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R.I. murderer sues over prison transfer

PROVIDENCE -- Craig Price, the notorious teen killer of four people in Warwick, R.I., in the 1980s, has sued the state Department of Correction to undo his transfer to a Florida prison.

Price, now 32, was transferred to Florida in October 2004 after he became eligible to come off restricted security status at the High Security Center in Cranston. Officials believed it was unsafe to take him off restrictive status and give him more privileges inside the prison, because of his notoriety. Price agreed to the out-of-state transfer, but he didn't know where he would be sent.

The federal lawsuit accuses state Corrections Director A.T. Wall and two assistants of violating Price's civil rights by retaliating against him after Price sued for greater access to psychological treatment programs in 2003. Price has been acting as his own lawyer.

The Providence Journal reported the suit seeks any of three options: a court order for Price to be returned to Rhode Island prisons and provided with psychological treatment; an order for a hearing to explore transferring Price to the federal prison system, so the ''plaintiff could receive and engage in adequate and meaningful rehabilitation and court-ordered treatment"; or an order for a hearing to explore a transfer to another state that offers a range of treatment programs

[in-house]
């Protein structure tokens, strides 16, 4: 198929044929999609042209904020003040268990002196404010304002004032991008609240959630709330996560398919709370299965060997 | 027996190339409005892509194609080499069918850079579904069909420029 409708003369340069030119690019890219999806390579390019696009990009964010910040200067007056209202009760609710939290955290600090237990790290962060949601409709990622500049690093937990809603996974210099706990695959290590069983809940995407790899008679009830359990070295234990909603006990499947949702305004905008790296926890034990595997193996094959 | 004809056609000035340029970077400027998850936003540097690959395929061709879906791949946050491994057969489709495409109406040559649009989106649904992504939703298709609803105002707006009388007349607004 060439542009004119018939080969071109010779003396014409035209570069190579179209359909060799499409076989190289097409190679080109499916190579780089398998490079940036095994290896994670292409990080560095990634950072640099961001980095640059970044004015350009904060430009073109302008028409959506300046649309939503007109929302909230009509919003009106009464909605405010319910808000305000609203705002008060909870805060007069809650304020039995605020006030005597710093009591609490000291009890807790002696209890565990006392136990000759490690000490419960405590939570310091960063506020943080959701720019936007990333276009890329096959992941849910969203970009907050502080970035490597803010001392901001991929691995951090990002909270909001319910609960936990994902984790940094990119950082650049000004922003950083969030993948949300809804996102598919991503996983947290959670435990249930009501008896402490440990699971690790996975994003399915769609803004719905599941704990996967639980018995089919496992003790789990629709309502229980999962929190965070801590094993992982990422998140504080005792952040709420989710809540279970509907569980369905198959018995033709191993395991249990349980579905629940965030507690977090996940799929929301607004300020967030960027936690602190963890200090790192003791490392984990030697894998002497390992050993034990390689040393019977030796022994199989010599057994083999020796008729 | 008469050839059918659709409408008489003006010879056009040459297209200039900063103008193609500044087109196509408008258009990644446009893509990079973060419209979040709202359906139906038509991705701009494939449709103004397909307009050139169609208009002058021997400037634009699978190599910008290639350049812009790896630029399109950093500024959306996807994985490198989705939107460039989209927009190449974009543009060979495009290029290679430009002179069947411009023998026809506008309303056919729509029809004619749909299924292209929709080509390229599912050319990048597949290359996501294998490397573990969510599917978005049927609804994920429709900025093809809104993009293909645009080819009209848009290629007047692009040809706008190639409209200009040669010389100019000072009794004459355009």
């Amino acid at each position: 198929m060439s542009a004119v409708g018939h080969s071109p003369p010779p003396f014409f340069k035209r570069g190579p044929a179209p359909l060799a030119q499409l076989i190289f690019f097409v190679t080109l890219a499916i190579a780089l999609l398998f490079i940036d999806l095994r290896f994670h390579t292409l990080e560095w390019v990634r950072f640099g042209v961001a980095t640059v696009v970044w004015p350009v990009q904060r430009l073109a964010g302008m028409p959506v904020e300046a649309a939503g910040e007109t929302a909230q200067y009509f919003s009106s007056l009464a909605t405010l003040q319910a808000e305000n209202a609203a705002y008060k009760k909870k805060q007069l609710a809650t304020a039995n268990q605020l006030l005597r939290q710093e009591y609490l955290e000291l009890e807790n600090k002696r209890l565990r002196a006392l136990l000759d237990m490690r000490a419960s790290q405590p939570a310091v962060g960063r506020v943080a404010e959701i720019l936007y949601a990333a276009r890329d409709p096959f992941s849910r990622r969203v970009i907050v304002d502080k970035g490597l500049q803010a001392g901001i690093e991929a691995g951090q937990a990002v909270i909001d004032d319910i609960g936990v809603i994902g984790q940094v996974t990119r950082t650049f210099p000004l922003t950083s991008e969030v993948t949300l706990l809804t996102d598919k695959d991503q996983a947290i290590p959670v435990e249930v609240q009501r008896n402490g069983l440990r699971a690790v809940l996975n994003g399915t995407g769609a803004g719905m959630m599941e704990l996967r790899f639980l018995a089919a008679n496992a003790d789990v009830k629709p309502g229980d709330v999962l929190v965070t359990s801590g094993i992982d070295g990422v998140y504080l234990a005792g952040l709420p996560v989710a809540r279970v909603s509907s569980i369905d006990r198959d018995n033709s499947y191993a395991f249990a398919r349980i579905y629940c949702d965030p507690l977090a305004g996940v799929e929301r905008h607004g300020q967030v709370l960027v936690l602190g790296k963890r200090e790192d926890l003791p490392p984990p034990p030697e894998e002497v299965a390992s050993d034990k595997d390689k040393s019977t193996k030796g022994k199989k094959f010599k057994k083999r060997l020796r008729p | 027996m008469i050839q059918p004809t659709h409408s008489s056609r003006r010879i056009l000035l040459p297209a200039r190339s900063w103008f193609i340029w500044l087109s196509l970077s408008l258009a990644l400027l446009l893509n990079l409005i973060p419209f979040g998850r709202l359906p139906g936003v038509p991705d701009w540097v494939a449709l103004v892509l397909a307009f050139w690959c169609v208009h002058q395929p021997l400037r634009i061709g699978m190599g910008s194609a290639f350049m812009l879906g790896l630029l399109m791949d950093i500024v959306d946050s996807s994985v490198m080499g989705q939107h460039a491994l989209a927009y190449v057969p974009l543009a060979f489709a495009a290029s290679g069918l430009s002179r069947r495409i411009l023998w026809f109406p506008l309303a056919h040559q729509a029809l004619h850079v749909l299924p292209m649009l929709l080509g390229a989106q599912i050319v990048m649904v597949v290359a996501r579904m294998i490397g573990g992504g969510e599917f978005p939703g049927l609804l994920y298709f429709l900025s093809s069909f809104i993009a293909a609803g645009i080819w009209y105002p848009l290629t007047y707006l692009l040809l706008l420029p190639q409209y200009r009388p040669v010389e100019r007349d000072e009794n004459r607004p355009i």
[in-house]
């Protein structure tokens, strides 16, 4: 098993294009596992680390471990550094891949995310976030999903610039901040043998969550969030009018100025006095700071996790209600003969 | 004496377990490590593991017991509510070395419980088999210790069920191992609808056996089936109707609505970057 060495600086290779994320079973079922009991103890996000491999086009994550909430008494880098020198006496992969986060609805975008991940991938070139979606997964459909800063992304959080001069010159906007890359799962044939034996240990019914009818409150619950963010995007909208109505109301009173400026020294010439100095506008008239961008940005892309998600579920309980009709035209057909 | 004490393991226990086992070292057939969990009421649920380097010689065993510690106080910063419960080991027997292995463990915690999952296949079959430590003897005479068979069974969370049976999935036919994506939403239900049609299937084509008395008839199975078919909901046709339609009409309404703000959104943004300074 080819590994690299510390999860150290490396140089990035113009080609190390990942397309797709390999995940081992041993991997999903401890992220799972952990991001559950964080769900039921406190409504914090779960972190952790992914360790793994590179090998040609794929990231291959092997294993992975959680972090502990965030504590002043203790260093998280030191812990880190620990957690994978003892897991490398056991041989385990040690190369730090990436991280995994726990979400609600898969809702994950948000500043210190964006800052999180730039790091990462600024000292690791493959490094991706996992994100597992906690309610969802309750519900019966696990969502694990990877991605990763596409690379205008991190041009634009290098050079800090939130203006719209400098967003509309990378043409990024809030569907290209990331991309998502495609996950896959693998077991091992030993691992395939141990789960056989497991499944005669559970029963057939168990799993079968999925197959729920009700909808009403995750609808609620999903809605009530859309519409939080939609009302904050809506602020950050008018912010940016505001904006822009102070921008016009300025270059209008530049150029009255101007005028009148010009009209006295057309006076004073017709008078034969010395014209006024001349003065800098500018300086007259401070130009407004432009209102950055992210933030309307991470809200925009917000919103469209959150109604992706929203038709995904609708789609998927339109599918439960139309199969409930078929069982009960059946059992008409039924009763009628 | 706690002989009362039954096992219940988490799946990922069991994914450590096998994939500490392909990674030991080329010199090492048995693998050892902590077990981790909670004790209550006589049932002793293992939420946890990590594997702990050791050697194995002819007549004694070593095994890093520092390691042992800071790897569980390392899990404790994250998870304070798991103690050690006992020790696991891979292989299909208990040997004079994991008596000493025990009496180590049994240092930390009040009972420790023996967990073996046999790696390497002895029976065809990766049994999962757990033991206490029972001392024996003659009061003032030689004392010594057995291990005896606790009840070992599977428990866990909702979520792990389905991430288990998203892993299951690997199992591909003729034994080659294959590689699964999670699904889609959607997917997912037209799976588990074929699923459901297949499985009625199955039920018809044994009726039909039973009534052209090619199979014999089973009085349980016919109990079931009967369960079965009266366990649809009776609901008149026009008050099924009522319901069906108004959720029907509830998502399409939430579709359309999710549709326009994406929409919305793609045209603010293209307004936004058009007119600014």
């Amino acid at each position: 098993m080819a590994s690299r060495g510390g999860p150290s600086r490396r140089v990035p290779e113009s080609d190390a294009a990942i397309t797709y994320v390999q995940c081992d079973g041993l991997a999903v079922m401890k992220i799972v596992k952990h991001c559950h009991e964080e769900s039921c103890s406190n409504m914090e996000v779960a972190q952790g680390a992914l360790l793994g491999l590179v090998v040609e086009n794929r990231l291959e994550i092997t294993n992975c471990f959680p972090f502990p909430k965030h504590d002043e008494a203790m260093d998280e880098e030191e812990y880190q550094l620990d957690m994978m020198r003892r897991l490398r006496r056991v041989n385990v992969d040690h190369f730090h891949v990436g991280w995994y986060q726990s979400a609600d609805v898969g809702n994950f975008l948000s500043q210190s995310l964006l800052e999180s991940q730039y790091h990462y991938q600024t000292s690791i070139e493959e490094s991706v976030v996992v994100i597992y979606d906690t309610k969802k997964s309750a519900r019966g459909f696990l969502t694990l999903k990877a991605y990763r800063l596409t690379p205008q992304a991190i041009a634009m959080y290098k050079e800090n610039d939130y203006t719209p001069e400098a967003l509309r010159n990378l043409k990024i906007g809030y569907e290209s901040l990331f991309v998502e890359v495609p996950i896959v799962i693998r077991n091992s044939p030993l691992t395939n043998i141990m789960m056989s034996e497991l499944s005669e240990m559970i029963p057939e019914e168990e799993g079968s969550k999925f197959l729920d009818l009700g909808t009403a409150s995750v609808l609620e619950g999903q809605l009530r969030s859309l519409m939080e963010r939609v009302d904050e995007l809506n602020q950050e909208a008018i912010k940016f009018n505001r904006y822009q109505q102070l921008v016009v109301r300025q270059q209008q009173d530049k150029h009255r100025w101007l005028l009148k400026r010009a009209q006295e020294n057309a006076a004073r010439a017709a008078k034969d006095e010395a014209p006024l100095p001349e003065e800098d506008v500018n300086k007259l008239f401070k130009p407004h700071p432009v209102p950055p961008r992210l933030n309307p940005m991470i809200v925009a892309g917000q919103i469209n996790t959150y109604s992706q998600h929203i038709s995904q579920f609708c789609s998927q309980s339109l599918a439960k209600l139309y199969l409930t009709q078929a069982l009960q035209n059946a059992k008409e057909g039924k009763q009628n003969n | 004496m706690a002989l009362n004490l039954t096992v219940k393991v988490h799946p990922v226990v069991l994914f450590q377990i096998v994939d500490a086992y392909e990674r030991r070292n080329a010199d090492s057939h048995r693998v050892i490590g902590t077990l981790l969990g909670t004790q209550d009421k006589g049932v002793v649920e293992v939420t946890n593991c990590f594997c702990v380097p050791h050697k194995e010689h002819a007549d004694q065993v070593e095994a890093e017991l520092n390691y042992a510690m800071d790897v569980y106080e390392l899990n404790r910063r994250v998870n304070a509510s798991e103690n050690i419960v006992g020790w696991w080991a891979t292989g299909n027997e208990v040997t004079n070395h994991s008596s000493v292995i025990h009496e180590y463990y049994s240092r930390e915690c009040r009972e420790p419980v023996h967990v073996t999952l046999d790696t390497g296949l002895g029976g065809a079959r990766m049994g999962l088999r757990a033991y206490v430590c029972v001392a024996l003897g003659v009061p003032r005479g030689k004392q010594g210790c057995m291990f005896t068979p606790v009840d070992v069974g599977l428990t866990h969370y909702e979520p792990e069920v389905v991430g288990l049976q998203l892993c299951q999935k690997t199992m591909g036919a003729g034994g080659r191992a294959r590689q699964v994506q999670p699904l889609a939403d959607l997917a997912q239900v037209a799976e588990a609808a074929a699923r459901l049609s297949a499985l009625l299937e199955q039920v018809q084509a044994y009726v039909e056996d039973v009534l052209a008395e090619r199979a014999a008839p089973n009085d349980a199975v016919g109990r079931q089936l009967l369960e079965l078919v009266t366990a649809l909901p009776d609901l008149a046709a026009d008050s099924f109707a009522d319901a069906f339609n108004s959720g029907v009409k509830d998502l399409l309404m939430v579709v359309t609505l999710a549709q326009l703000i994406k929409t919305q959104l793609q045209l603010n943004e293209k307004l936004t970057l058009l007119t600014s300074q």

A corrections spokesperson had no comment on the suit, saying the department hadn't been properly served with the complaint. The spokesperson said Price's transfer last year was voluntary, and that it would review any action he takes to return.

Price has been in custody since 1989, when he admitted to the murders of Joan Heaton and her daughters, Melissa and Jennifer. He also confessed to a 1987 murder of a woman in his neighborhood, when he was 13.

Price was originally sentenced to juvenile detention until he was 21, the harshest penalty available at the time. In 1993, Price was found guilty of making threats after he screamed at a guard. The state also charged him with criminal contempt for refusing to take a court-ordered psychiatric exam. Those charges, and three fights in prison, have pushed his projected release date to 2022.

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